In an article published in the Calgary Herald in October 2007, I commented on the necessity of reform to Canada's overburdened refugee system. Immigration Minister Kenney - perhaps the fifth minister in that portfolio since 2003 - has finally acted by imposing visa requirements on two top source countries for refugee claims: Mexico and the Czech Republic. There are two ways to alleviate the heavy burden on the overtaxed immigration and refugee determination system. One method is to limit the number of individuals accessing it. The visa requirement is a blunt instrument that will achieve this objective. It has, unfortunately, the effect of potentially denying a legitimate refugee from accessing Canada's protection. The second method is to reform the system. As it stands, an economic migrant can utilize the refugee system, obtain work and health benefits and stymie removal for years. A quick 'no' on such claims should be a disincentive for anyone but those fleeing persecution or face a legitimate risk to their lives in their country of origin. It appears clear that Kenney is now contemplating changes to the current refugee determination system.
As it currently stands, Canada's Immigration and Refugee Board, has jurisdiction over refugee claims made in Canada. These claims can arise from foreign nationals already in Canada, such as visitors, workers and students. A number of individuals, using false documents, also enter Canada without status and can claim refugee status. A filed refugee claim can take as long as two years to be determined by the IRB. A refugee claimant is eligible for a work permit in the meantime, and continues to eligible for a work permit even after the claim has been refused. The IRB is generous however, accepting over 40% of all refugee claims that proceed to a hearing. Counting a possibility of review by the Federal Court, a possible application under "humanitarian and compassionate" grounds, another, subsequent risk assessment, a failed refugee can easily remain in Canada for over five years.
Canada can likely adopt some of the UK innovations,including a list of "safe" countries. The claims of these individuals would be fast tracked. Other reforms include having immigration officer initially deciding on the merits of refugee claims. Such officers are trained in a similar manner to immigration decision makers in assessing credibility, evidence and legal issues unique to the refugee determination world. Currently, immigration officers determine "humanitarian and compassionate" applications that result in permanent residency. There is no obvious reason why officers cannot make decisions on certain refugee claims.
Other reforms that I commented on almost two years ago include the following:
- Appointing more decision makers;
- Focusing the IRB to get to the easy yes, or easy no, faster. There are countries, such as Myanmar and Colombia, that have approval rates over 75 per cent. A refugee claim from such a country should be expedited (indeed, provisions in the RPD rules allow such a decision to be made by an immigration officer). As a result, these quick yeses will result in resources being more efficiently used elsewhere. Claims where the refusal rates are quite low (less than 15 per cent or so) should be expedited in a fair manner. Claims from Mexico have about an 11% acceptance rate; and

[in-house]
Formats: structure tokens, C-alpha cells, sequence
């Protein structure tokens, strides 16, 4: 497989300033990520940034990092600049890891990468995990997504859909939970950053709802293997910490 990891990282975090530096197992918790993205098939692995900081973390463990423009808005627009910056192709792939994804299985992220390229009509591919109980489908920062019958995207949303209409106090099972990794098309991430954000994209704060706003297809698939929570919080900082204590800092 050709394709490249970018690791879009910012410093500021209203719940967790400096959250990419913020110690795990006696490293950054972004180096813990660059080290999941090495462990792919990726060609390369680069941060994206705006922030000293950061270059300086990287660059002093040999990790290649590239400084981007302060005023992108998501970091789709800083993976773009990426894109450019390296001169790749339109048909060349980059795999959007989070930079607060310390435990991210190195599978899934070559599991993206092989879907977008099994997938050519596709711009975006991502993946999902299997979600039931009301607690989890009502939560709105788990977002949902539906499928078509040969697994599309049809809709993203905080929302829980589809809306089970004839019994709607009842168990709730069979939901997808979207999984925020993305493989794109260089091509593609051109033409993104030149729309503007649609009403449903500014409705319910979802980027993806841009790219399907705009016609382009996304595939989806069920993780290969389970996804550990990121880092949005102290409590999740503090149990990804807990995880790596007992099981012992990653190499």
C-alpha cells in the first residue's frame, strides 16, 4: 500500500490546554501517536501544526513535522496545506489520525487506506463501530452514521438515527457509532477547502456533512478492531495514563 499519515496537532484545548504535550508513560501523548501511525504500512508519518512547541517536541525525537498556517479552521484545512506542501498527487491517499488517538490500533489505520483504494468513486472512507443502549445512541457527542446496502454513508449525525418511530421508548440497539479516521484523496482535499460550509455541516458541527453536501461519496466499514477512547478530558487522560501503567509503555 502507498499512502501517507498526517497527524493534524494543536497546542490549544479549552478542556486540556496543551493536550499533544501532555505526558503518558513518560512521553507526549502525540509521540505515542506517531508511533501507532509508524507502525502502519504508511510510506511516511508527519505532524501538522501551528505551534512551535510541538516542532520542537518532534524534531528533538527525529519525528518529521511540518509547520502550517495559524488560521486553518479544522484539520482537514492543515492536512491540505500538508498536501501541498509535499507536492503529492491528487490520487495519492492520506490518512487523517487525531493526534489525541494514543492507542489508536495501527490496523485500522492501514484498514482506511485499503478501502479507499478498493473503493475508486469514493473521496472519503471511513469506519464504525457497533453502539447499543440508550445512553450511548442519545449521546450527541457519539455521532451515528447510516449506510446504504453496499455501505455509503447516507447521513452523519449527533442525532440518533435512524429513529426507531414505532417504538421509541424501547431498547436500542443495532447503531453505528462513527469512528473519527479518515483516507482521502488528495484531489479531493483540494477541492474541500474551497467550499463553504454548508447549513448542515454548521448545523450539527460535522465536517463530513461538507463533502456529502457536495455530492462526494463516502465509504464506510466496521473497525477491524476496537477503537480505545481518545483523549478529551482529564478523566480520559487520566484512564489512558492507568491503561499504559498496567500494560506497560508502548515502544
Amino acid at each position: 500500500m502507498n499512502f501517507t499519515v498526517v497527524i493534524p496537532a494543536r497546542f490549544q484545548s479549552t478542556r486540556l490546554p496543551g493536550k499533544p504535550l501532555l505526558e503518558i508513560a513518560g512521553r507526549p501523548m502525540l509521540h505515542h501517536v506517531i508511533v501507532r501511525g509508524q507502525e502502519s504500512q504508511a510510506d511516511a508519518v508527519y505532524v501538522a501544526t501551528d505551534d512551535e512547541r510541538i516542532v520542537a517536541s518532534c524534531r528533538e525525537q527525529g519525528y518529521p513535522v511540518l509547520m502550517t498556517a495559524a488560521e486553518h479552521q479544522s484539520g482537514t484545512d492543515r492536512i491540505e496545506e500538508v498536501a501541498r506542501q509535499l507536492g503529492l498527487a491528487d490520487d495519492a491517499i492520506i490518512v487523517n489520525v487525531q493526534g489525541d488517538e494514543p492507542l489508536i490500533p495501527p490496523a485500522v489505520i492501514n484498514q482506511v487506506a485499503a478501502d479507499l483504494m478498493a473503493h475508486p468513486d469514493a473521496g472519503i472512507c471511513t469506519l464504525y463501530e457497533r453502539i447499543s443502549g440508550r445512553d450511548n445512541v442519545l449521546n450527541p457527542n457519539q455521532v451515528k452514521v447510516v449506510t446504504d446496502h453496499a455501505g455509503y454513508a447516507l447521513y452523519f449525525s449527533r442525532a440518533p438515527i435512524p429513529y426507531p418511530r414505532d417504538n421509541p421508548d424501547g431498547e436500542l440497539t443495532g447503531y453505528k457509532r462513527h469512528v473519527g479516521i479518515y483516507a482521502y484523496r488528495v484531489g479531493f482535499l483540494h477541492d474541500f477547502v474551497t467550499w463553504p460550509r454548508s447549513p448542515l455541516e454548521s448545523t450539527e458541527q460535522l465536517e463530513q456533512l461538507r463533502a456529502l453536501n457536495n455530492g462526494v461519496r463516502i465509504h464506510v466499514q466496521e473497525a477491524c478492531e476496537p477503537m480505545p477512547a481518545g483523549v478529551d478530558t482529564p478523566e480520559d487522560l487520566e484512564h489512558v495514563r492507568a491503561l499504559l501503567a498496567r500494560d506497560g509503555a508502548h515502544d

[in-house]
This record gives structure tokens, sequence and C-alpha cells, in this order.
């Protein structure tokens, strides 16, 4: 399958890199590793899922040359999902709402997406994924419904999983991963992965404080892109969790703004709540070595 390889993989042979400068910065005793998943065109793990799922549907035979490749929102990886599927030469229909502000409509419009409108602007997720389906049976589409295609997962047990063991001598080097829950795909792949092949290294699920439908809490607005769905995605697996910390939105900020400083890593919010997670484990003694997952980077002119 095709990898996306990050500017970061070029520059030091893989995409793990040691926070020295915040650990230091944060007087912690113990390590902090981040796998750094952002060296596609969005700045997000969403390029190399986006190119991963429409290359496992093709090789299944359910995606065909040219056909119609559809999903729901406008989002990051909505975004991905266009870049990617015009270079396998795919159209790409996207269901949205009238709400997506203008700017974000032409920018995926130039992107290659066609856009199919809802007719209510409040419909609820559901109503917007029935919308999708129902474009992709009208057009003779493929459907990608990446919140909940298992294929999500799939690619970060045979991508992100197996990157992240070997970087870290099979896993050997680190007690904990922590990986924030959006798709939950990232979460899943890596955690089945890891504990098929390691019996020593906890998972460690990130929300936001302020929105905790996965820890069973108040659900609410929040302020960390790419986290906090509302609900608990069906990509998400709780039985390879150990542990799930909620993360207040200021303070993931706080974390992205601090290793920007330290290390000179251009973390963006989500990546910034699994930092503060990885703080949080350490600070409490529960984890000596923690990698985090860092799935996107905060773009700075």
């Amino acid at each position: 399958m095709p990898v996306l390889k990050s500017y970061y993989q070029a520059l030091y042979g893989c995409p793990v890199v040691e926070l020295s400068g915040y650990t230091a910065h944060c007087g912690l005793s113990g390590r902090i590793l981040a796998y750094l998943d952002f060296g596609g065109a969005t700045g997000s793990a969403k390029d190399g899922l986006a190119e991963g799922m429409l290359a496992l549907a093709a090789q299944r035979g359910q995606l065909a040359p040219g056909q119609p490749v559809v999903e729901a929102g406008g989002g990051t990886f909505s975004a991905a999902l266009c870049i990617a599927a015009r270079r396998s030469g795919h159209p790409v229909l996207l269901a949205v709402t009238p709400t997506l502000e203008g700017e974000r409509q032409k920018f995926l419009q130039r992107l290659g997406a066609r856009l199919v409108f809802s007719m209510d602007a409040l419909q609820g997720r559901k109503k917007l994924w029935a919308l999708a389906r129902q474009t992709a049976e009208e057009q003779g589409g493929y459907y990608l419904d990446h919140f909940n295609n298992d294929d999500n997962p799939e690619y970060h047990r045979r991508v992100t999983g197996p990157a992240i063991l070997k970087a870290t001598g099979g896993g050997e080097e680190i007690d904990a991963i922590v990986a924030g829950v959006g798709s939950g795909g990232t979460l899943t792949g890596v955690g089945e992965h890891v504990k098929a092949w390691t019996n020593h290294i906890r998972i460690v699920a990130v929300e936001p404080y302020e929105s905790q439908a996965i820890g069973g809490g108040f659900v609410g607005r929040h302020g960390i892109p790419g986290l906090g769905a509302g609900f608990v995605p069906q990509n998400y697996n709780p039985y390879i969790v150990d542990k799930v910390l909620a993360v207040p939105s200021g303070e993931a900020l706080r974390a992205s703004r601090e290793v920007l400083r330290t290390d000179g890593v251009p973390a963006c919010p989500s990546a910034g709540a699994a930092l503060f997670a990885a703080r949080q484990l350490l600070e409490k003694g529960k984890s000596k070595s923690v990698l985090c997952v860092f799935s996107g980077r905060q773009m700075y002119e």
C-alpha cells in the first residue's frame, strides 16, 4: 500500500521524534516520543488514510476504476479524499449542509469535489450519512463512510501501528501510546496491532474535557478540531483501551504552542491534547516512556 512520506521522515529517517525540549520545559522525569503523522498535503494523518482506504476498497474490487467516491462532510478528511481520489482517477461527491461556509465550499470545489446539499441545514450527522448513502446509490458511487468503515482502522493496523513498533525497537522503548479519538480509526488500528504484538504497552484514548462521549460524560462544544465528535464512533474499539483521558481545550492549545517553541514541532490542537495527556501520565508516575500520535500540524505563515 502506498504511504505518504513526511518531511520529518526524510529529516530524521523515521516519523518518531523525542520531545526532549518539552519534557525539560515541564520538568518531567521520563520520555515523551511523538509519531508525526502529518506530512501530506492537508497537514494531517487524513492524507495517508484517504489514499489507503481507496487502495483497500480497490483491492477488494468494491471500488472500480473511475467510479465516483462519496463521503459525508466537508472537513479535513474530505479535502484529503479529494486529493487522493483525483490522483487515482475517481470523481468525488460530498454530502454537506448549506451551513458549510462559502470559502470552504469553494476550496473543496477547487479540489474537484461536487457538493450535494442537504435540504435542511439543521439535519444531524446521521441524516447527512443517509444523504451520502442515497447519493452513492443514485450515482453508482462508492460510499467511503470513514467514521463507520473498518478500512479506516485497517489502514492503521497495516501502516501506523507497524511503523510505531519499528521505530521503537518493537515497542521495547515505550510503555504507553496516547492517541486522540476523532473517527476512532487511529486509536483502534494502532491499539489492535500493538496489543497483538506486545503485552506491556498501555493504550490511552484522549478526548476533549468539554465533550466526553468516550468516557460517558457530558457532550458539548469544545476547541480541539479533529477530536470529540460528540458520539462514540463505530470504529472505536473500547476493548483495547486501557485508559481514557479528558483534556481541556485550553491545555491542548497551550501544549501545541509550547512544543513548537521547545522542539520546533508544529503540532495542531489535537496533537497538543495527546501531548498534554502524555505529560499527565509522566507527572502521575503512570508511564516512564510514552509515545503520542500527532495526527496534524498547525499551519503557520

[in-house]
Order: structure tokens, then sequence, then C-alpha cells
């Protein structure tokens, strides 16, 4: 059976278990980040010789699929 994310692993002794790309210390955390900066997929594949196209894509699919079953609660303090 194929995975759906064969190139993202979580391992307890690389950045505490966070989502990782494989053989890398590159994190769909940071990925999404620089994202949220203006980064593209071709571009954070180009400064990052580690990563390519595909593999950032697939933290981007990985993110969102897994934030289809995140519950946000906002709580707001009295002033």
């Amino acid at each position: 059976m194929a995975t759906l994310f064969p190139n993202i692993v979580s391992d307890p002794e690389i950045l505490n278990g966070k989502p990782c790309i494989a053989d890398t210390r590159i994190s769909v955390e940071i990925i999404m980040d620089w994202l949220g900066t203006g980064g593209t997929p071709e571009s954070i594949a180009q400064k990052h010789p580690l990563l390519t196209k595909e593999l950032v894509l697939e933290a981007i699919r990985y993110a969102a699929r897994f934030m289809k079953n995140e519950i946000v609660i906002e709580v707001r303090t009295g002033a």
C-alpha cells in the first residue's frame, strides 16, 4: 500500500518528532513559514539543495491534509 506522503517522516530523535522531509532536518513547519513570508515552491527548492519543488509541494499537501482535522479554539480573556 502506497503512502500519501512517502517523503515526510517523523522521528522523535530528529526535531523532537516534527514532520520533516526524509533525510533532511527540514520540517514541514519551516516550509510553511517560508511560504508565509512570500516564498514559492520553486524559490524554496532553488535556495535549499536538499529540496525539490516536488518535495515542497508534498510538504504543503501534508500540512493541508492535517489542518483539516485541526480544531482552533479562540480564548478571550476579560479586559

- Adopting the reforms of other western democracies. The U.K. has a list of safe countries from which asylum claims which are refused and certified as clearly unfounded will be determined quickly, and cannot be appealed before removal. The following countries are currently designated as generally safe under the Nationality and Immigration Act 2002: Albania, Bulgaria, Jamaica, Macedonia, Moldova, Romania, Serbia and Montenegro, Bolivia, Brazil, Ecuador, India, Sri Lanka, South Africa and Ukraine. Home Office Minister Des Browne, in discussing adding India to the safe country list, stated: "Introducing a safe country list has resulted in a significant cut in the number of asylum applicants from these countries and this is just one of a number of steps we are taking to tackle abuse of the system . . . India, however is generally a safe country where people are not routinely fleeing for their lives, and very few people need our protection under the refugee convention.
Canada's humanitarian tradition has resulted in a generous refugee determination system. The IRB is Canada's largest administrative tribunal and is charged with determining claims in an efficient and fair manner. This mandate is threatened by a multitude of bogus refugee claims. On a personal level, it's my opinion that the determination of refugee claims by an independent administrative tribunal (as opposed to a determination by the government that is also charged with removal) should continue, albeit with greater efficiencies. At the same time, government is allowed to set policy within the limits of the Charter and law. It's clear that in this economic climate and with this particular government, things can't go on as they have (whether Kenney's proposals will survive a fall election remains to be seen).
Economic migrants that have benefited from the current system, other stakeholders and those with vested interest in the current refugee determination system will fight change from the status quo tooth and nail. Minister Kenney will not have smooth sailing on his quest towards reform of Canada's refugee determination system.